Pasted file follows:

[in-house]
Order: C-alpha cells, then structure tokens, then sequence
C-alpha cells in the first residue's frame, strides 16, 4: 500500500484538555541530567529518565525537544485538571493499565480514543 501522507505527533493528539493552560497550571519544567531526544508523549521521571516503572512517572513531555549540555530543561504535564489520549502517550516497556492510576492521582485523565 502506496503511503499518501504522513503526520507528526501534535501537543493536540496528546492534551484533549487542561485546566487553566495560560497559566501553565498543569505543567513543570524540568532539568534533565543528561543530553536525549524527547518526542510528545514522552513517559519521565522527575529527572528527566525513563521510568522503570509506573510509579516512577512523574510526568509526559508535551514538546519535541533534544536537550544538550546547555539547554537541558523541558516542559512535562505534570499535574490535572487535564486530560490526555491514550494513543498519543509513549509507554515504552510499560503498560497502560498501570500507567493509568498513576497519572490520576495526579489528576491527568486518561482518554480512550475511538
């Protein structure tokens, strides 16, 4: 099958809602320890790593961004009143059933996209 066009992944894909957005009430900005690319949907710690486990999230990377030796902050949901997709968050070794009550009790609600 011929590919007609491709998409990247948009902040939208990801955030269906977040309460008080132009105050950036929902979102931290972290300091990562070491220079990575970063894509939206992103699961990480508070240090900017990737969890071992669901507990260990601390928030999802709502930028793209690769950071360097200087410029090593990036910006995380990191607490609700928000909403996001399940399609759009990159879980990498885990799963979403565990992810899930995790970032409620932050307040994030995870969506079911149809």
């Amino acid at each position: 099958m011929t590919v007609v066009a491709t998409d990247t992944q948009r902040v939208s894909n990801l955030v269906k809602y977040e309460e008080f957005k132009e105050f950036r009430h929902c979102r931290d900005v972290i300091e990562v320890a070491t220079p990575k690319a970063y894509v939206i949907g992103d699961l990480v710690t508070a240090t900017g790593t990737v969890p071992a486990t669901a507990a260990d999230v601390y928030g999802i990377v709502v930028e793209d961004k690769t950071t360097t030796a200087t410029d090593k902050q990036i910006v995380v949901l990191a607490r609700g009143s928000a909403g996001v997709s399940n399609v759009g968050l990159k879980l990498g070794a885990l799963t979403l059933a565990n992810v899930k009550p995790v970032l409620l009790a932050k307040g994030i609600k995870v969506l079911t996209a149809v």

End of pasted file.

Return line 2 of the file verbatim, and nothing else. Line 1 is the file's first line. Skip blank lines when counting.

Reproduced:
Order: C-alpha cells, then structure tokens, then sequence